Yoga, Meditation, and Massage

When many people think of yoga, they may look at it as another type of workout or another way to build muscle tone through body weight training. While both of these are true, yoga is much more than just another workout. Yoga has been practiced in India for over 5,000 years. The first documentation of yoga was in the Rig Veda. The vedas were a collection of texts containing mantras, rituals, and songs used by the Vedic priests. “The most renowned of the Yogic scriptures is the Bhagavad-Gîtâ, composed around 500 B.C.E.” (). Yoga has an extensive history, but wasn’t made popular in the west until the late 1800’s and early 1900’s when Yoga teachers travelled here from India to teach their practice. In 1947 Indra Devi opened her yoga studio in California, which made Hatha yoga the popular practice it has become today.

There are 14 well-known styles of yoga, but the most popular styles used in the west include Hatha, Bikram, Vinyasa, Ashtanga, Yin, and Restorative. Hatha basically covers all types of modern yoga, and mainly focuses on moving from pose to pose with the breath. Bikram is hot yoga that moves through 26 poses twice. Vinyasa is considered “power” yoga and is an extension of Ashtanga yoga, which moves from pose to pose with each inhale and exhale. Ashtanga, however, focuses on a set sequence of poses whereas Vinyasa practices vary from class to class. Restorative yoga uses props, is gentle on the body, and allows your mind to relax. Yin yoga works with gravity to get the muscles to lengthen in the poses. In a Yin practice one stays within the pose for up to several minutes in order to allow the muscles and the mind to relax.

Yoga is often referred to as “moving meditation” because one must shift their consciousness in order to find peace and mindfulness in all that you do. When practicing yoga, I find that it is hard for my mind to wander because I’m focused on my breath, the poses, and how my body responds to my inhales and exhales in each pose. When my mind wanders I immediately come back to the breath just as I would in a seated meditation with music playing.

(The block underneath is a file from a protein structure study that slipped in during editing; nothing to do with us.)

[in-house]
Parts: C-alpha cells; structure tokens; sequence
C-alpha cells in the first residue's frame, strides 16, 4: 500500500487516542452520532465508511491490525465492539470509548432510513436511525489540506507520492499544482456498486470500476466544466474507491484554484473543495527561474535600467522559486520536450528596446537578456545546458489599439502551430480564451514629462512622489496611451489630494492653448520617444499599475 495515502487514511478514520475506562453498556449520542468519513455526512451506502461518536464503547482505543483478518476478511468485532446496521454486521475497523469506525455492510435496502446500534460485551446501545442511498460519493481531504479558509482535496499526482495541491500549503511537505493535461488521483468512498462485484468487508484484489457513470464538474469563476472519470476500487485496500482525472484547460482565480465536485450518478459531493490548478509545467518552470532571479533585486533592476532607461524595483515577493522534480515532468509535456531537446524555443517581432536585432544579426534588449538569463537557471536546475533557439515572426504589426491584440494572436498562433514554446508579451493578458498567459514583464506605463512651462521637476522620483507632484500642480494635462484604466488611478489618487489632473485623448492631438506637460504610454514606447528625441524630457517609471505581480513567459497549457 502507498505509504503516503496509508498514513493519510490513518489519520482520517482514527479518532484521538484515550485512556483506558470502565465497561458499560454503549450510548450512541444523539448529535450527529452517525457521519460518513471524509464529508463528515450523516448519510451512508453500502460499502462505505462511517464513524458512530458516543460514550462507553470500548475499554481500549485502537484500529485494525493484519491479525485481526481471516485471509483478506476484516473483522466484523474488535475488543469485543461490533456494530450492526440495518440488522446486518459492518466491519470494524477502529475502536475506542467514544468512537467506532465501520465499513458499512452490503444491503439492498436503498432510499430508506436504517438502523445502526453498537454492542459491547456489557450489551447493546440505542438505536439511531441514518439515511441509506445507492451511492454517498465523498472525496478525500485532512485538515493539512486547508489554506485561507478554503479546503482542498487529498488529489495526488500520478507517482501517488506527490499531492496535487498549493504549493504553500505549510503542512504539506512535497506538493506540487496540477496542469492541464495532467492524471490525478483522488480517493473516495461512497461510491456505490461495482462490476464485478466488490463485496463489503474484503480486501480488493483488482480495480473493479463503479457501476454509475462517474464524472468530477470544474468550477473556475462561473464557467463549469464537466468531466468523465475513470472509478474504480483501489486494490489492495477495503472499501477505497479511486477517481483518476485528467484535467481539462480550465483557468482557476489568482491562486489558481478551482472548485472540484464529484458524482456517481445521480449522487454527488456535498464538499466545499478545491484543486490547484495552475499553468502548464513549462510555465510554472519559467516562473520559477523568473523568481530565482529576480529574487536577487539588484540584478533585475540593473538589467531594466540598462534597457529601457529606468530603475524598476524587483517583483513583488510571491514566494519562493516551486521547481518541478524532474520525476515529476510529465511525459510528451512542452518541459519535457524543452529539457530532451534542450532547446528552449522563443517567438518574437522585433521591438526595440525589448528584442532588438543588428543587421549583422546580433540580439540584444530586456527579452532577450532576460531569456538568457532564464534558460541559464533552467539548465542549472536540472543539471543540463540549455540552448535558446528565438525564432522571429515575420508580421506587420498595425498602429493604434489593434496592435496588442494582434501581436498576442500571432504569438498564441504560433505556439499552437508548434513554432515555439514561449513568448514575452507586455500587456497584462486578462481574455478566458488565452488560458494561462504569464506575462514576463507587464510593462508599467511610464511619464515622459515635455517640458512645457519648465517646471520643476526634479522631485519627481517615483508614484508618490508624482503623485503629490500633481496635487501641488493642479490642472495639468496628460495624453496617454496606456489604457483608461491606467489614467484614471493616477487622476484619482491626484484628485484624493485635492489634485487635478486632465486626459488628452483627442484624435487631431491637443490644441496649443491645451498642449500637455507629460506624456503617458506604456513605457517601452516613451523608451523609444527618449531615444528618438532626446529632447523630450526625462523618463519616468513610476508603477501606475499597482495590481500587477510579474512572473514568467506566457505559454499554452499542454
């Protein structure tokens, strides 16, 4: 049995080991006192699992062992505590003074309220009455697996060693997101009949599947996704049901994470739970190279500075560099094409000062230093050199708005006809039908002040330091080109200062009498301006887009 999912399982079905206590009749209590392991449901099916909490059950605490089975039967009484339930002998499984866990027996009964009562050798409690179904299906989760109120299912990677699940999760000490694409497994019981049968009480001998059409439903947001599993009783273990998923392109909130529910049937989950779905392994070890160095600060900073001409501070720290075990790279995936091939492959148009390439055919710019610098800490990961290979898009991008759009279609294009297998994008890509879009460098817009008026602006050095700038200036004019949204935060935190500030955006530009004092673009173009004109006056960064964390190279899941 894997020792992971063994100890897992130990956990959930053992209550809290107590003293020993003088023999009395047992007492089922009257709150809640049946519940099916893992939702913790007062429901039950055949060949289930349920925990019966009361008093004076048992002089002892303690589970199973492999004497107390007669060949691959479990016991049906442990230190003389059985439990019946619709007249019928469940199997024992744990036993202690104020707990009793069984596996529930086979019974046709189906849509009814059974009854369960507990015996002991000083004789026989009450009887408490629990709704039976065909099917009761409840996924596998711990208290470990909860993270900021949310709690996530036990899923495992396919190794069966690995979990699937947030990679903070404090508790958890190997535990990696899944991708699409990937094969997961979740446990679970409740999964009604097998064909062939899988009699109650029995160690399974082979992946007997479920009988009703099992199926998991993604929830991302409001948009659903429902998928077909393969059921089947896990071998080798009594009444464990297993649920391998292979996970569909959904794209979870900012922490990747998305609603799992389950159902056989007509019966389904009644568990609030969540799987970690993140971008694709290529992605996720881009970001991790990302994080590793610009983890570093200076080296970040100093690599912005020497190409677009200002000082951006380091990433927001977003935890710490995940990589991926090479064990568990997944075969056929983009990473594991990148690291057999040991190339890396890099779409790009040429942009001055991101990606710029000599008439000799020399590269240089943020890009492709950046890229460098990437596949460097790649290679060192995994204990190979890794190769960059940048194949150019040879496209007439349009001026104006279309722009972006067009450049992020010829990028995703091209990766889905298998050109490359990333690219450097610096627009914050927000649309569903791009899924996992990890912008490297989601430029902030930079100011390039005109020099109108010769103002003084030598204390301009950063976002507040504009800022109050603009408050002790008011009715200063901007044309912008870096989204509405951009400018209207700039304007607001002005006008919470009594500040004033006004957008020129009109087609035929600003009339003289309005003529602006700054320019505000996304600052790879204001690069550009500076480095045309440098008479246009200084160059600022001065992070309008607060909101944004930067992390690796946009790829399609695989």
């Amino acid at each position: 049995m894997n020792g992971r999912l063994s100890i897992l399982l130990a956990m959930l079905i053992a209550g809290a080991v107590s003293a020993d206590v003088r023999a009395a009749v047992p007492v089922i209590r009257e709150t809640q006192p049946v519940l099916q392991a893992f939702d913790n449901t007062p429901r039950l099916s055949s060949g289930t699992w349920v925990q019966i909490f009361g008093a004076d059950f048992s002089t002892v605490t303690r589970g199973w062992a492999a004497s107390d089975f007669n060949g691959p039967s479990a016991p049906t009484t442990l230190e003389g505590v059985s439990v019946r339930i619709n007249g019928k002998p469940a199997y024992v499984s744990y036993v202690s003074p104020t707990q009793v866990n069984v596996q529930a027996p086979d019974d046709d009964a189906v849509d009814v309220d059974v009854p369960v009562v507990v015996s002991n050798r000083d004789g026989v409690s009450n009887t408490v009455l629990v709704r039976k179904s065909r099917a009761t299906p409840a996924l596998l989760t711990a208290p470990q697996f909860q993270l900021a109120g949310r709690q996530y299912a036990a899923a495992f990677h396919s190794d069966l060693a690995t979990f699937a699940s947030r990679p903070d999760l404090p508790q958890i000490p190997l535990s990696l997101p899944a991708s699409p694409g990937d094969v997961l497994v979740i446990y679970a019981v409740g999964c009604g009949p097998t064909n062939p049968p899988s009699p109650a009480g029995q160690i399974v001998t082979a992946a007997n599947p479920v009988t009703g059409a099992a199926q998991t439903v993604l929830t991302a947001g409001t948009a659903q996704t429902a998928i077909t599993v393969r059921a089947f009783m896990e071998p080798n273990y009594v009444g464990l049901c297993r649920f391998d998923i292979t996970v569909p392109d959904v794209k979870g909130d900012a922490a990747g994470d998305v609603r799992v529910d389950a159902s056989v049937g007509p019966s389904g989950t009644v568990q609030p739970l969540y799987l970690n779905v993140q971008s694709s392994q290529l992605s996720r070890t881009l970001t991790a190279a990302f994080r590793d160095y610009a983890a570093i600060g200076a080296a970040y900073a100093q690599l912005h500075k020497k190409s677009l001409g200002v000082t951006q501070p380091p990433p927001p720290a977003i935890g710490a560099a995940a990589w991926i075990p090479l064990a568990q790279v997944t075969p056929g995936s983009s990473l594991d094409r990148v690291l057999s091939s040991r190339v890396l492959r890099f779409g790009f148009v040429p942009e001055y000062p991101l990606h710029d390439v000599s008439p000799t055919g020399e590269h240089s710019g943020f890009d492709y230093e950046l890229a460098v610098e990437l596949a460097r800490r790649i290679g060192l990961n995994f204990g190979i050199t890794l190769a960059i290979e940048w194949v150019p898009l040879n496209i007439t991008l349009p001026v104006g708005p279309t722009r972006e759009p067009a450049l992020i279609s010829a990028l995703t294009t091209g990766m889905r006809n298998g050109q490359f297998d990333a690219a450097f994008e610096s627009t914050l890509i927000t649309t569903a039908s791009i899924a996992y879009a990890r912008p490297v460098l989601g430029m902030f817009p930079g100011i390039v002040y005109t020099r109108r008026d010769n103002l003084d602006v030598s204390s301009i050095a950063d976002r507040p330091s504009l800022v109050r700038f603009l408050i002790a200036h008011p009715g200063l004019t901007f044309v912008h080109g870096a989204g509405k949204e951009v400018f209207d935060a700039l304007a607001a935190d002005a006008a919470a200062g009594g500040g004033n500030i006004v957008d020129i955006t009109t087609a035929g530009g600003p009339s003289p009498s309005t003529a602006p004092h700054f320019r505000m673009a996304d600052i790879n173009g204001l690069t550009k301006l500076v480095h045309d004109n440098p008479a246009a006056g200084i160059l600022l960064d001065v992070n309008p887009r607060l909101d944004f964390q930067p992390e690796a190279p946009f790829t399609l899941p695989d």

There are many benefits of yoga including increased flexibility, increased muscle strength, improved respiration, circulatory health, and injury prevention to name a few. The mental benefits include stress management and overall mental well-being because of its meditative aspect. You can review my blog on meditation and its benefits to the mind and body.

As noted in my blog on Thai massage, it has roots in Hatha yoga. During a Thai massage session, or even a therapeutic session, I queue you to take deep breaths in order to allow your body and mind relax into the stretches and/or the acupressure. Thai massage “stretches” are very similar to yoga poses you may have already seen, but they are assisted. The stretching in my Thai massage sessions and my therapeutic sessions is used to lengthen the muscles to increase blood flow, iron out tense areas, and manage pain that can be caused by tight muscles or trigger points. Massage in general is very meditative as well because it allows you to shift that consciousness into a state of mindfulness in that you are aware of what you are experiencing through your senses. So in a massage, you are aware of the practitioner’s touch, the smells (if aromatherapy or herbal compresses are used), the music played, and so on. It takes your mind away from the busy hustle and bustle of your day and allows you to be fully aware of your surroundings. Like yoga, massage helps heal your mind and body through relaxation and therapeutic activity (movement in yoga, touch in massage).

Yoga can be practiced in a variety of ways. There is a stigma that one must have a lot of money to practice yoga, but there are wonderful channels on YouTube like Boho Beautiful and Yoga with Adriene that are free! There are video subscriptions on Gaia that consist of many different types of yoga practices and also have meditation videos and documentaries. They offer different subscriptions but all are relatively cheap. I subscribed to Gaia and use it when I am too busy to make it to my studio in West Arvada, Flow Yoga Studio. Flow Yoga is run by an awesome teacher I discovered a couple of years ago. Suzanne is mindful and changes her practices often. Her prices are very reasonable, and you get so much for your money.

There is no reason not to start your yoga practice today. When I started 12 years ago I couldn’t reach my ankles. Now I can touch the floor and get into more “difficult” poses like crow pose and half moon pose. Yoga has also helped me in my massage practice because I can help queue breathing, I know what the poses are and what muscle groups they help (anatomy and physiology helped me in this area as well!), and I have the strength and stamina needed as a body worker thanks to my yoga practice.

I speak of this often, but it’s because it is very true–self-care is key. If you don’t give yourself care, how can you care for others? Yoga, meditation, and massage are beautiful ways to care for yourself and even heal your mind and body. Make sure to try to get on the mat (even if it’s for 15 minutes), meditate (5 minutes is better than nothing), and book a massage to care for yourself so you can be at your best for you and those you love.

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